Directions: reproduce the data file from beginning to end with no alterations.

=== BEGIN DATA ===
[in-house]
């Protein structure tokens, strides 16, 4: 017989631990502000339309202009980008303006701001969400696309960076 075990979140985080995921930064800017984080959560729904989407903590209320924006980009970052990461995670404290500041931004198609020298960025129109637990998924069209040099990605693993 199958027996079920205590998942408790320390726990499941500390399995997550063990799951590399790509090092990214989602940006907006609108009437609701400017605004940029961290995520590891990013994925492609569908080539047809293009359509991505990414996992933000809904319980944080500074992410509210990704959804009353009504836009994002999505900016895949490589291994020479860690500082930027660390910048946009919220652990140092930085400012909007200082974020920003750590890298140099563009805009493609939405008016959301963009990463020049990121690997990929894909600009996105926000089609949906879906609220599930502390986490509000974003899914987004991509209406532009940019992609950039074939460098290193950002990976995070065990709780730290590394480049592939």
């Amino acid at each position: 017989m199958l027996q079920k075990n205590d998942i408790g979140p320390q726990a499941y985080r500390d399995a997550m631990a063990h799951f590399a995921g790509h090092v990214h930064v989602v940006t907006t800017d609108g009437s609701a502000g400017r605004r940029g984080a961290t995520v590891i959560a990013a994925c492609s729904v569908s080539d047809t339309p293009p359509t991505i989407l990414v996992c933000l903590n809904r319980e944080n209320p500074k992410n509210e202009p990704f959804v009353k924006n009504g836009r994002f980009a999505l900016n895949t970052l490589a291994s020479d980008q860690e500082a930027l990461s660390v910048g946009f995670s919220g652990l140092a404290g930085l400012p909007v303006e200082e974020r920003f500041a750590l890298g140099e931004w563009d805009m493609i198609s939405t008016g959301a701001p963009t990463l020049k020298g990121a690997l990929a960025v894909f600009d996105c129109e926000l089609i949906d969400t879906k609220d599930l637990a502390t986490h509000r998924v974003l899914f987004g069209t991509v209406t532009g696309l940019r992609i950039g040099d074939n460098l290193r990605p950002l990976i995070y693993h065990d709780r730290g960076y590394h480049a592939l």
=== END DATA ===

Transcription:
[in-house]
């Protein structure tokens, strides 16, 4: 017989631990502000339309202009980008303006701001969400696309960076 075990979140985080995921930064800017984080959560729904989407903590209320924006980009970052990461995670404290500041931004198609020298960025129109637990998924069209040099990605693993 199958027996079920205590998942408790320390726990499941500390399995997550063990799951590399790509090092990214989602940006907006609108009437609701400017605004940029961290995520590891990013994925492609569908080539047809293009359509991505990414996992933000809904319980944080500074992410509210990704959804009353009504836009994002999505900016895949490589291994020479860690500082930027660390910048946009919220652990140092930085400012909007200082974020920003750590890298140099563009805009493609939405008016959301963009990463020049990121690997990929894909600009996105926000089609949906879906609220599930502390986490509000974003899914987004991509209406532009940019992609950039074939460098290193950002990976995070065990709780730290590394480049592939």
């Amino acid at each position: 017989m199958l027996q079920k075990n205590d998942i408790g979140p320390q726990a499941y985080r500390d399995a997550m631990a063990h799951f590399a995921g790509h090092v990214h930064v989602v940006t907006t800017d609108g009437s609701a502000g400017r605004r940029g984080a961290t995520v590891i959560a990013a994925c492609s729904v569908s080539d047809t339309p293009p359509t991505i989407l990414v996992c933000l903590n809904r319980e944080n209320p500074k992410n509210e202009p990704f959804v009353k924006n009504g836009r994002f980009a999505l900016n895949t970052l490589a291994s020479d980008q860690e500082a930027l990461s660390v910048g946009f995670s919220g652990l140092a404290g930085l400012p909007v303006e200082e974020r920003f500041a750590l890298g140099e931004w563009d805009m493609i198609s939405t008016g959301a701001p963009t990463l020049k020298g990121a690997l990929a960025v894909f600009d996105c129109e926000l089609i949906d969400t879906k609220d599930l637990a502390t986490h509000r998924v974003l899914f987004g069209t991509v209406t532009g696309l940019r992609i950039g040099d074939n460098l290193r990605p950002l990976i995070y693993h065990d709780r730290g960076y590394h480049a592939l």